In defense of definitions

Philosophical Psychology 12 (2):139-156 (1999)
Abstract
The arguments of Fodor, Garret, Walker and Parkes [(1980) Against definitions, Cognition, 8, 263-367] are the source of widespread skepticism in cognitive science about lexical semantic structure. Whereas the thesis that lexical items, and the concepts they express, have decompositional structure (i.e. have significant constituents) was at one time "one of those ideas that hardly anybody [in the cognitive sciences] ever considers giving up" (p. 264), most researchers now believe that "[a]ll the evidence suggests that the classical [(decompositional)] view is wrong as a general theory of concepts" [Smith, Medin & Rips (1984) A psychological approach to concepts: comments on Rey, Cognition, 17, 272], and cite Fodor et al. (1980) as "sounding the death knell for decompositional theories" [MacNamara & Miller (1989) Attributes of theories of meaning, Psychological Bulletin, 106, 360]. I argue that the prevailing skepticism is unmotivated by the arguments in Fodor et al. Fodor et al. misrepresent the form, function and scope of the decompositional hypothesis, and the procedures they employ to test for the psychological reality of definitions are flawed. I argue, further, that decompositional explanations of the phenomena they consider are preferable to their primitivist alternatives, and, hence, that there is prima facie reason to accept them as evidence for the existence of decompositional structure. Cognitive scientists would, therefore, do well to revert to their former commitment to the decompositional hypothesis.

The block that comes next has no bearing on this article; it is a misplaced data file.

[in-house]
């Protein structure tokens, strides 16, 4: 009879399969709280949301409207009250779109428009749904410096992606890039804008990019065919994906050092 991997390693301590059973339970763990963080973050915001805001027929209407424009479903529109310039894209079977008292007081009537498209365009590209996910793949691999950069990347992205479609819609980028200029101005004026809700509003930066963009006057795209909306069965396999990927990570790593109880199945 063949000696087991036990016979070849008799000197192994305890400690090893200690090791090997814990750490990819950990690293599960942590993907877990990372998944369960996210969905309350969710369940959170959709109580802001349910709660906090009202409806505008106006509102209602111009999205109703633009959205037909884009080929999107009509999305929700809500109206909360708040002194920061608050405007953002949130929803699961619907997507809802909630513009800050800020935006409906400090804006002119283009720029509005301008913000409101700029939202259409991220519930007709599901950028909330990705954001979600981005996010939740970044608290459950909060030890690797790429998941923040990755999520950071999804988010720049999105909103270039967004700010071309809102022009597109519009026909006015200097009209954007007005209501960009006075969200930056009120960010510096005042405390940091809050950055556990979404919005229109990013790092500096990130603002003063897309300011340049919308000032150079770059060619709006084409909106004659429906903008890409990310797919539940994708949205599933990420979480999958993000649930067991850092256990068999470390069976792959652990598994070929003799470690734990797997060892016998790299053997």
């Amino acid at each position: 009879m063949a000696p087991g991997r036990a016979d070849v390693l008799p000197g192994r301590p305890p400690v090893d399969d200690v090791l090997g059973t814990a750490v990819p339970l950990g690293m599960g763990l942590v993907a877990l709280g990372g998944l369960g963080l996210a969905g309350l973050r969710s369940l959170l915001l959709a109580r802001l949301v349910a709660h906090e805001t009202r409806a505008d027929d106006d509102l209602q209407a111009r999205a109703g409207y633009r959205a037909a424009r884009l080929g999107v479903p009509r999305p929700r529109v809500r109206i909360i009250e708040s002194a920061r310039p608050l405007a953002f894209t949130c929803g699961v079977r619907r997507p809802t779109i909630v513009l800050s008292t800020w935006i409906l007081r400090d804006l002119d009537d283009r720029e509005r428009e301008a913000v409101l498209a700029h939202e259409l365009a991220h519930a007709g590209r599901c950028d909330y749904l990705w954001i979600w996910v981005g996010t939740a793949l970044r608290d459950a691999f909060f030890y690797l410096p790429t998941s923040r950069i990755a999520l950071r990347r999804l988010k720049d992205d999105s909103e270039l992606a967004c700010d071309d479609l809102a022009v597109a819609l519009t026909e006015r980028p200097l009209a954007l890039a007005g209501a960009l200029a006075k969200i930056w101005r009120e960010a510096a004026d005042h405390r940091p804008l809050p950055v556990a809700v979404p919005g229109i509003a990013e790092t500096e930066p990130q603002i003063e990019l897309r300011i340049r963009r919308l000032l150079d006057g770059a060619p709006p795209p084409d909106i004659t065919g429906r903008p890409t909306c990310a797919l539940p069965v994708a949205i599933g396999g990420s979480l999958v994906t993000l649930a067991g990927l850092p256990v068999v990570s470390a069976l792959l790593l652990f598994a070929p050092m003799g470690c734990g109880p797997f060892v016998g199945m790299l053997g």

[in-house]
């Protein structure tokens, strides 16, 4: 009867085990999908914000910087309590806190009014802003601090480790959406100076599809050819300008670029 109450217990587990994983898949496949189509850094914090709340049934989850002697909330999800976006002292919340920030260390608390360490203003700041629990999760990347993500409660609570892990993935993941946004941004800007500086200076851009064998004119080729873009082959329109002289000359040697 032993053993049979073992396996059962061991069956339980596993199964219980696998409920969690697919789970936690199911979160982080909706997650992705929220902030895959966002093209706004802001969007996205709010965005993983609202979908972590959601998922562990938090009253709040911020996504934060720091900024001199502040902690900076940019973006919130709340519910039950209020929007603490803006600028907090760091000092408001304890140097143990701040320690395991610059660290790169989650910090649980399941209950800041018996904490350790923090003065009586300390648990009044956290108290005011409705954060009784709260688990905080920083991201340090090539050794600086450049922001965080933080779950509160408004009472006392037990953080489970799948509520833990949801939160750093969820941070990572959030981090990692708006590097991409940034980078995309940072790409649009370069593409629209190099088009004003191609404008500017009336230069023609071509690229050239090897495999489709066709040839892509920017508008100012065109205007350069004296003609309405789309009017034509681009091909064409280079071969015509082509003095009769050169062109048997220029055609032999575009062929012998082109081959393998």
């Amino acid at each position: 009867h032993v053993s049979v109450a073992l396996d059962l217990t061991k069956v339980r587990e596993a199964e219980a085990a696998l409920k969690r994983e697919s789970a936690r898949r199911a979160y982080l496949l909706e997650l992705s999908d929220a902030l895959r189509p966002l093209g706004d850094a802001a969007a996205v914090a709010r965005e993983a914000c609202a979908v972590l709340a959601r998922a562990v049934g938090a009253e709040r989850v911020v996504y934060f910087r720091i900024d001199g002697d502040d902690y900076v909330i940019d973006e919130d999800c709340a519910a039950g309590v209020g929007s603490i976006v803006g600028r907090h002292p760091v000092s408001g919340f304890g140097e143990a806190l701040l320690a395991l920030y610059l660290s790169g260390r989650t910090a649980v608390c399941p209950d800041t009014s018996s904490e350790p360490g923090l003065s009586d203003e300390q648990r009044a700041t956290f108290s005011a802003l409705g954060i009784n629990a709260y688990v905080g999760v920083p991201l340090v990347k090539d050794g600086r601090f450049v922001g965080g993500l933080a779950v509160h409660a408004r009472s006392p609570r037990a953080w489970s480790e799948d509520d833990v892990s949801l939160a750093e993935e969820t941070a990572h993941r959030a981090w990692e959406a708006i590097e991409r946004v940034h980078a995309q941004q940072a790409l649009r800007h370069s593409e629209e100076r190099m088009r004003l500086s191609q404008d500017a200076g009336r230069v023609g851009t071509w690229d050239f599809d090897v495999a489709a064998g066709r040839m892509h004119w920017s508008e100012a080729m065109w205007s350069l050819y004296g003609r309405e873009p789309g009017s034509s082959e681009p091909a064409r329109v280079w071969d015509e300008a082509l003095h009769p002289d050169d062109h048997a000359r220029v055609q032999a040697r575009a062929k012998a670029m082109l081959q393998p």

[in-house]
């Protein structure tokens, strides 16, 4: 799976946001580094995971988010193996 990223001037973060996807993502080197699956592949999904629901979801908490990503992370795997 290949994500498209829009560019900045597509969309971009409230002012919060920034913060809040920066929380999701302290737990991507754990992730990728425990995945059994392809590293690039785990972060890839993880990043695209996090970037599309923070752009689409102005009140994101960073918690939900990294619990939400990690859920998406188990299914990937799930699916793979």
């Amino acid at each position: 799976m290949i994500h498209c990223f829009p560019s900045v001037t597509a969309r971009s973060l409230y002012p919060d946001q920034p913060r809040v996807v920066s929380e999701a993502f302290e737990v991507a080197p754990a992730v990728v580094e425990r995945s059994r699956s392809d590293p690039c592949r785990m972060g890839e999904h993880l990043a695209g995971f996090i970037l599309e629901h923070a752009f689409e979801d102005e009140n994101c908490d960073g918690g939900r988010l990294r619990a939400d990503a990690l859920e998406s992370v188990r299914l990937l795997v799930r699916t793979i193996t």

Keywords Cognition  Concept  Definition  Philosophy  Psychology  Science  Semantics
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Brian R. Gaines (2009). Designing Visual Languages for Description Logics. Journal of Logic, Language and Information 18 (2):217-250.
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